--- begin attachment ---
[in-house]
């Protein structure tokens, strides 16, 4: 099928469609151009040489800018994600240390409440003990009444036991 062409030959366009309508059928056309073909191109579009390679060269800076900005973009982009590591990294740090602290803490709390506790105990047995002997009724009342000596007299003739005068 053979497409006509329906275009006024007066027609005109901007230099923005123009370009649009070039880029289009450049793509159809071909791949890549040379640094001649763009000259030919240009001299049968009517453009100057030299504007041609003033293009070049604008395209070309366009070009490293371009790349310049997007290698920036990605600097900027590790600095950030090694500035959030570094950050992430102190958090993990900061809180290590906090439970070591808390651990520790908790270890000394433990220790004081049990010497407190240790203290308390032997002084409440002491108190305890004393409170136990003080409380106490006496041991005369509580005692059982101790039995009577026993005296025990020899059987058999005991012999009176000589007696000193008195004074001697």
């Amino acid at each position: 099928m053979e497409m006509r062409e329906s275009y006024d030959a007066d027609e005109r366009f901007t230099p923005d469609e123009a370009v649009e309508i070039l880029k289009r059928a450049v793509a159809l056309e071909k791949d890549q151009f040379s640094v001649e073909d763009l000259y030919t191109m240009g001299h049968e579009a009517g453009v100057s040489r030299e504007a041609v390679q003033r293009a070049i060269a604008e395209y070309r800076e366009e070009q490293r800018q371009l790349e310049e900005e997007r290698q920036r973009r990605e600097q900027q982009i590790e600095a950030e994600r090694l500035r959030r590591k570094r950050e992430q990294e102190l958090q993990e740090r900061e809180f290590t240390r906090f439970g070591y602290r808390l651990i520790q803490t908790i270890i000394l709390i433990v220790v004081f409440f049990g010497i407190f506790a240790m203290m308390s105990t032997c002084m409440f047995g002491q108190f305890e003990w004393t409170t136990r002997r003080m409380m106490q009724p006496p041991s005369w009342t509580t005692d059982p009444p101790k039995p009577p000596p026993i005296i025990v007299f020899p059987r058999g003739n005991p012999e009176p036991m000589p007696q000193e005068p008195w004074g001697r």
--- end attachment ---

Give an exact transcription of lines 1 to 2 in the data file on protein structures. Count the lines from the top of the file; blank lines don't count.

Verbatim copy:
[in-house]
């Protein structure tokens, strides 16, 4: 099928469609151009040489800018994600240390409440003990009444036991 062409030959366009309508059928056309073909191109579009390679060269800076900005973009982009590591990294740090602290803490709390506790105990047995002997009724009342000596007299003739005068 053979497409006509329906275009006024007066027609005109901007230099923005123009370009649009070039880029289009450049793509159809071909791949890549040379640094001649763009000259030919240009001299049968009517453009100057030299504007041609003033293009070049604008395209070309366009070009490293371009790349310049997007290698920036990605600097900027590790600095950030090694500035959030570094950050992430102190958090993990900061809180290590906090439970070591808390651990520790908790270890000394433990220790004081049990010497407190240790203290308390032997002084409440002491108190305890004393409170136990003080409380106490006496041991005369509580005692059982101790039995009577026993005296025990020899059987058999005991012999009176000589007696000193008195004074001697």